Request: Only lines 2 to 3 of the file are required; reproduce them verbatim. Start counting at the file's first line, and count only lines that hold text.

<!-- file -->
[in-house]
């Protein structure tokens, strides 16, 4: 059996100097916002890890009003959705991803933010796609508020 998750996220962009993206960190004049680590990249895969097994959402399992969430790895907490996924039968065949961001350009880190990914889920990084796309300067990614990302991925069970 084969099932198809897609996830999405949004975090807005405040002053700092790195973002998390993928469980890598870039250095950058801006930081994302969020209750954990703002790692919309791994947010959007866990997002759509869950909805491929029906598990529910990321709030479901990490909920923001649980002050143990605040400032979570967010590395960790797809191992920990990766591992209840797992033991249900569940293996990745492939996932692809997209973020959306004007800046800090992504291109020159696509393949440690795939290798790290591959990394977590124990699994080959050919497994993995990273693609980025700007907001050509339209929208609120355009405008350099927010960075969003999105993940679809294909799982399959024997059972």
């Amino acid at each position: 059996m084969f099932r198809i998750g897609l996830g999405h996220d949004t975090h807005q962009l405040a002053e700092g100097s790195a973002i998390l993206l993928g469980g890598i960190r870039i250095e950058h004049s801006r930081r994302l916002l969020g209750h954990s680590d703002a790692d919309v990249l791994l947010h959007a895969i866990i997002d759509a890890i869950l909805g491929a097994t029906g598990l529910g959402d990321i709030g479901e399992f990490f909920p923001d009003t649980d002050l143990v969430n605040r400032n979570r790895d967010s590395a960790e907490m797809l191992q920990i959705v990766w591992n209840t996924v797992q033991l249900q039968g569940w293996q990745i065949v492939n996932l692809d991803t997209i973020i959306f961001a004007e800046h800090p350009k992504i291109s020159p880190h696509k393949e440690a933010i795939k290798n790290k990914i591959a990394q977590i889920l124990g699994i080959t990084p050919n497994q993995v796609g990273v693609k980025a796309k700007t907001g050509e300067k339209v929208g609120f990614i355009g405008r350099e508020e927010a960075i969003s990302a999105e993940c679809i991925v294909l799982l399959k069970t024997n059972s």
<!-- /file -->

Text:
């Protein structure tokens, strides 16, 4: 059996100097916002890890009003959705991803933010796609508020 998750996220962009993206960190004049680590990249895969097994959402399992969430790895907490996924039968065949961001350009880190990914889920990084796309300067990614990302991925069970 084969099932198809897609996830999405949004975090807005405040002053700092790195973002998390993928469980890598870039250095950058801006930081994302969020209750954990703002790692919309791994947010959007866990997002759509869950909805491929029906598990529910990321709030479901990490909920923001649980002050143990605040400032979570967010590395960790797809191992920990990766591992209840797992033991249900569940293996990745492939996932692809997209973020959306004007800046800090992504291109020159696509393949440690795939290798790290591959990394977590124990699994080959050919497994993995990273693609980025700007907001050509339209929208609120355009405008350099927010960075969003999105993940679809294909799982399959024997059972």
């Amino acid at each position: 059996m084969f099932r198809i998750g897609l996830g999405h996220d949004t975090h807005q962009l405040a002053e700092g100097s790195a973002i998390l993206l993928g469980g890598i960190r870039i250095e950058h004049s801006r930081r994302l916002l969020g209750h954990s680590d703002a790692d919309v990249l791994l947010h959007a895969i866990i997002d759509a890890i869950l909805g491929a097994t029906g598990l529910g959402d990321i709030g479901e399992f990490f909920p923001d009003t649980d002050l143990v969430n605040r400032n979570r790895d967010s590395a960790e907490m797809l191992q920990i959705v990766w591992n209840t996924v797992q033991l249900q039968g569940w293996q990745i065949v492939n996932l692809d991803t997209i973020i959306f961001a004007e800046h800090p350009k992504i291109s020159p880190h696509k393949e440690a933010i795939k290798n790290k990914i591959a990394q977590i889920l124990g699994i080959t990084p050919n497994q993995v796609g990273v693609k980025a796309k700007t907001g050509e300067k339209v929208g609120f990614i355009g405008r350099e508020e927010a960075i969003s990302a999105e993940c679809i991925v294909l799982l399959k069970t024997n059972s």